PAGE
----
The Importance of Healthy Eating for Skiers

Healthy Eating pic

Healthy Eating
Image: health.usnews.com

A former cardiovascular and thoracic surgeon, Terry McEnany, MD, has since retired and taken on a new career as a ski instructor. Dr. Terry McEnany teaches through Ski and Snowboard Schools of Aspen, Colorado, where he helps skiers to navigate the slopes healthfully and skillfully.

Healthy and safe skiing requires not only a firm grasp on technique but also attention to proper nutrition. A skier typically burns between 400 and 750 calories per hour, and this energy needs to be refilled at proper intervals. A healthy meal before the day’s session is essential, as it provides the glycogen that muscles need to perform at high levels.

Lean protein also helps to ensure that the body maintains adequate stores of glycogen, which the muscles can draw from to fuel extended ski sessions. Foods such as sandwiches and cereal with milk, which include both carbohydrates and protein, are strong choices for providing the muscles with short and long-term energy. These foods are particularly helpful for skiers to eat during a lunch break, which is essential for keeping the athlete strong throughout the afternoon.

It is also important for a skier to follow the ski session with a healthy snack or light meal. Carbohydrates and protein support muscle recovery and help the skier to refuel, while fresh fruits and vegetables provide the nutrients necessary for overall healing and wellness.

Disabled Sports USA Hosts Annual Hartford Ski Spectacular

Hartford Ski Spectacular pic

Hartford Ski Spectacular
Image: skispec.org

An instructor at Aspen Skiing Company, Terry McEnany, MD, helps skiers learn to navigate the slopes. As a member of the Professional Ski Instructors of America-American Association of Snowboard Instructors (PSIA-AASI), Dr. Terry McEnany is recognized as an expert in skiing.

PSIA-AASI, a nonprofit association dedicated to the education and oversight of reputable skiing and snowboarding instructors, develops certification standards as well as complementary educational materials for the benefit of its members. Additionally, the PSIA-AASI hosts the National Adaptive Academy, which enables instructors to earn continuing education credits while taking part in an educational event.

One such event, the Hartford Ski Spectacular, focuses on helping people with disabilities return to skiing while allowing instructors to learn methods for teaching them. Hosted by Disabled Sports USA, the annual event is held in conjunction with the PSIA-AASI National Adaptive Academy and offers clinics in adaptive teaching methods. This year it will run from November 30 to December 6 in Breckenridge, Colorado.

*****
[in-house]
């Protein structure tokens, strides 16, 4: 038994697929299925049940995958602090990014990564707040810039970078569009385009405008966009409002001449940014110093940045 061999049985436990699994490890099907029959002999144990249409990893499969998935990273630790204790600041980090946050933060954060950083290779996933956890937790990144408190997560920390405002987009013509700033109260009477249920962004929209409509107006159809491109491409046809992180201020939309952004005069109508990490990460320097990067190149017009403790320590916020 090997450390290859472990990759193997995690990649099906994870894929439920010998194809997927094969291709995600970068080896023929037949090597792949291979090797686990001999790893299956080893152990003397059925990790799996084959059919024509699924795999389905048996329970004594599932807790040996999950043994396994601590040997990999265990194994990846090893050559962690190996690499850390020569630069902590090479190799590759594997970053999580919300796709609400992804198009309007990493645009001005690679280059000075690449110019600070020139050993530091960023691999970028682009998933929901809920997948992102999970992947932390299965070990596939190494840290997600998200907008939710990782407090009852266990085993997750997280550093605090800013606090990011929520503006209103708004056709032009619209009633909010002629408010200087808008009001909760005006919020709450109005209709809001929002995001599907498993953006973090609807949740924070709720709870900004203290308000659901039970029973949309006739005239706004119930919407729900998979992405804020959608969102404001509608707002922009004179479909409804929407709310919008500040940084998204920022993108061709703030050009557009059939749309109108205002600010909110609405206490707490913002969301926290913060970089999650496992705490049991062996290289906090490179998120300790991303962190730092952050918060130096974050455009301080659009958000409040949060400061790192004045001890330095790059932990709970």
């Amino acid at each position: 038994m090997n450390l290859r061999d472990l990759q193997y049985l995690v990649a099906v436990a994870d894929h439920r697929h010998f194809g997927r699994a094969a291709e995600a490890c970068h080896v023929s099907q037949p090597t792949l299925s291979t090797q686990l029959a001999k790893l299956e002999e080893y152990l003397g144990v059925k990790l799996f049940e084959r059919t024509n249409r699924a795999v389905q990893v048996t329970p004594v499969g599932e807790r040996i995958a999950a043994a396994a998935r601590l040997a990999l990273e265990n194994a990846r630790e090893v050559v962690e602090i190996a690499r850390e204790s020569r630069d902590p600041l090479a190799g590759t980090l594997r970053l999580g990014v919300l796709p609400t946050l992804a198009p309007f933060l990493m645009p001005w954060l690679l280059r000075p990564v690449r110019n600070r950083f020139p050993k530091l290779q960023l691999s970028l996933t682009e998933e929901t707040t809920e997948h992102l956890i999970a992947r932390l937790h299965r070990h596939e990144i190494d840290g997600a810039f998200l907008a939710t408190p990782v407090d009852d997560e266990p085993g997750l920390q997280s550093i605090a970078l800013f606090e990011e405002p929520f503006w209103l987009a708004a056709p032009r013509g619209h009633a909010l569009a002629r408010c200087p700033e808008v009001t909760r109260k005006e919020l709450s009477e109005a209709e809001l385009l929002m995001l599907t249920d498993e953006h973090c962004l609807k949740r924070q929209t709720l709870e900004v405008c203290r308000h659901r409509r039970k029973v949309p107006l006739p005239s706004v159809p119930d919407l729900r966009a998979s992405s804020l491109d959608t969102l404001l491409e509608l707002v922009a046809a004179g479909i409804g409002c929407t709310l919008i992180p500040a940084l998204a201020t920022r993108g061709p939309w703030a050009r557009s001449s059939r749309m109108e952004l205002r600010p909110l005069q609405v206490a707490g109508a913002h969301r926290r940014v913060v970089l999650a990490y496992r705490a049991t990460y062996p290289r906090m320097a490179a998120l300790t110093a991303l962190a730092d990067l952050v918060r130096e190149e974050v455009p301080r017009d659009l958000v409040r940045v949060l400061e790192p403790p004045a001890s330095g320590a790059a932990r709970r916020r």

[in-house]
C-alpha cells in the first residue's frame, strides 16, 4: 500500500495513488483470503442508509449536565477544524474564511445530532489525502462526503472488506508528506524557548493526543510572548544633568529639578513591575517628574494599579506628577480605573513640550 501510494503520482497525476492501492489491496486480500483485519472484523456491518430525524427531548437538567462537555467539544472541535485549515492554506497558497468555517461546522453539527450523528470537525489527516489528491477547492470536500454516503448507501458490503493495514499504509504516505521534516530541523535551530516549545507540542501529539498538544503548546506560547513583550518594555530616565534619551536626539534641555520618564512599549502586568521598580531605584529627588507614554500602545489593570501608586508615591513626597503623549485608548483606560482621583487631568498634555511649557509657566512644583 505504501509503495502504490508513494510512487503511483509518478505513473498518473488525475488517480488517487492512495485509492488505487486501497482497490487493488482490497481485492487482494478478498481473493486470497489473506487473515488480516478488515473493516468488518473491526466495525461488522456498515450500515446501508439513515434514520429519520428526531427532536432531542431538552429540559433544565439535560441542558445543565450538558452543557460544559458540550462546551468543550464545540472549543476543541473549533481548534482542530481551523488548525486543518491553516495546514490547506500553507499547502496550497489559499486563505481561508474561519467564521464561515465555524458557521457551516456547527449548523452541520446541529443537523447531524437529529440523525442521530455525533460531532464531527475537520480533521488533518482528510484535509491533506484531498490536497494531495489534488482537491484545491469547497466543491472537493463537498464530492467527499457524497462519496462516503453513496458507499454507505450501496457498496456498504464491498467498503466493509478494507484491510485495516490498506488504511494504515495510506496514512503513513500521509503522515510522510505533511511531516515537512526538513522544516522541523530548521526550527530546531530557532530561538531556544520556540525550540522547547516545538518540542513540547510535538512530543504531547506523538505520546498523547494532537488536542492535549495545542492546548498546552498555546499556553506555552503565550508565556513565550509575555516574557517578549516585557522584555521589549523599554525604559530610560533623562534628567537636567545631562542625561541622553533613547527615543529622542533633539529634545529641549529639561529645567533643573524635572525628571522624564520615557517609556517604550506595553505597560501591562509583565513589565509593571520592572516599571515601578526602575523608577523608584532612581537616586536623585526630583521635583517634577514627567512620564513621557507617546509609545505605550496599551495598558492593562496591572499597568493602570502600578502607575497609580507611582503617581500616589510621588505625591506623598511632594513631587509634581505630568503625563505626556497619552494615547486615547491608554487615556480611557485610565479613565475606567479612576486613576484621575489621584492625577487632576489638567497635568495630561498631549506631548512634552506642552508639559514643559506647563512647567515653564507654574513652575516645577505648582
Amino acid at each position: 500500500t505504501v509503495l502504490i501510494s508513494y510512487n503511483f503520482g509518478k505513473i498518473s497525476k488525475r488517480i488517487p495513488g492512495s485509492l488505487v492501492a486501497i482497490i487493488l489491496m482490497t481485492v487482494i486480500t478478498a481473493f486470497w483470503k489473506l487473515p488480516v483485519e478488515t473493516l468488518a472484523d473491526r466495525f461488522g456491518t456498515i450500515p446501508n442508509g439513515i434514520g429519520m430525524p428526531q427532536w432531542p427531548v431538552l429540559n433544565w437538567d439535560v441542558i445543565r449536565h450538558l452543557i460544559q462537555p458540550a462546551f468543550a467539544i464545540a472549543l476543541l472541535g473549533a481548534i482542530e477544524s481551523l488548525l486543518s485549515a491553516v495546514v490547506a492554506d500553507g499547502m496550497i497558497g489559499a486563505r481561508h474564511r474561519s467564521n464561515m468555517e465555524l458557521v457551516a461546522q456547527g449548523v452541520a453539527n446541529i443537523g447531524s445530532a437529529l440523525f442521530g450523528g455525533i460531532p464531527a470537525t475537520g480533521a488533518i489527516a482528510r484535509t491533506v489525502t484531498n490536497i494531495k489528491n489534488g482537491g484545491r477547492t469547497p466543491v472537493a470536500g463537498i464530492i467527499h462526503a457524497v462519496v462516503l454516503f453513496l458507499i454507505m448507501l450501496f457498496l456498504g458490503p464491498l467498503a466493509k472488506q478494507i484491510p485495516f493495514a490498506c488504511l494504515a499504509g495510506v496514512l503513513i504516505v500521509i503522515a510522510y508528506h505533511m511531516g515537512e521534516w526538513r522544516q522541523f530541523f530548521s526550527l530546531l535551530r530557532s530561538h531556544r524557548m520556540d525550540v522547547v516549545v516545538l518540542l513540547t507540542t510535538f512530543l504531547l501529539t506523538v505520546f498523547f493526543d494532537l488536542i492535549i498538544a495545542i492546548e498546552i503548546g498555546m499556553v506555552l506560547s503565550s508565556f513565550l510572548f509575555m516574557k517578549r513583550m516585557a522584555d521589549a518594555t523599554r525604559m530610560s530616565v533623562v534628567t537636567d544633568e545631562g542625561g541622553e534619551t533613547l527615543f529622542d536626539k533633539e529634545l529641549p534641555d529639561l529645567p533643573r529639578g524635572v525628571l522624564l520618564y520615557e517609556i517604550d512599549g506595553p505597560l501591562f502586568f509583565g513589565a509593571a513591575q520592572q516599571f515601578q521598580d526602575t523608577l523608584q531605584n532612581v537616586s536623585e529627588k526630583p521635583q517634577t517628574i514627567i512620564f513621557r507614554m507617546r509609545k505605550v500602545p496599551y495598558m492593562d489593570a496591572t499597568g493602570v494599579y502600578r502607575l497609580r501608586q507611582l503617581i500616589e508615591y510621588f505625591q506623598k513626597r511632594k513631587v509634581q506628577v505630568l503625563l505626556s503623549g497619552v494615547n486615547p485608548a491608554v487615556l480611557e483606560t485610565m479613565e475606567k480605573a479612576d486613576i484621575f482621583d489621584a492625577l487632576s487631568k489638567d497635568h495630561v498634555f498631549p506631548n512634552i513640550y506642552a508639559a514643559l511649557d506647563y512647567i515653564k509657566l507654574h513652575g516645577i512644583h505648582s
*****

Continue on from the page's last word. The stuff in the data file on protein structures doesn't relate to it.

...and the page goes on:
Skiing Code of Conduct

Skiing Code of Conduct pic

Code of Conduct Skiing pic

Code of Conduct Skiing
Image: yourskicoach.com

An alumnus of Johns Hopkins University, Terry McEnany, MD, dedicated 25 years to medicine, during which time he specialized in cardiovascular diseases and thoracic surgery. Terry McEnany, MD, now spend his time on his second profession as a ski instructor in Aspen, Colorado.

No matter the level of experience, all skiers must follow the code of conduct to maintain personal safety and the well-being of others. The code outlines proper practices when using the mountain. Accessible around all ski resorts, the rules also often are printed on the back of lift tickets, depending on the venue.

Rules cover ski control, merging, and right of way. For example, a skier always gives a person downhill the right of way. He or she should yield to the downhill skier and make every effort to veer off to a pathway that will ensure the other person’s safety. Additionally, they must stop in locations that are visible and not obstructive to a trail.

Tips for Skiing in Powder

Holding an MD from the Johns Hopkins University School of Medicine, Dr. Terry McEnany dedicated more than three decades to cardiovascular medicine and surgery. Now retired, Dr. Terry McEnany is enjoying a second career as a ski instructor in Aspen, Colorado.

In powder snow, the following tips can make skiing easier.

1. Use the legs and feet for turns. Powder creates more resistance, and therefore, skiers find it more difficult to complete turns. While the initial reaction is to turn the upper body first, you must avoid this and, instead, lead with the legs and feet. This keeps your body and movement steady.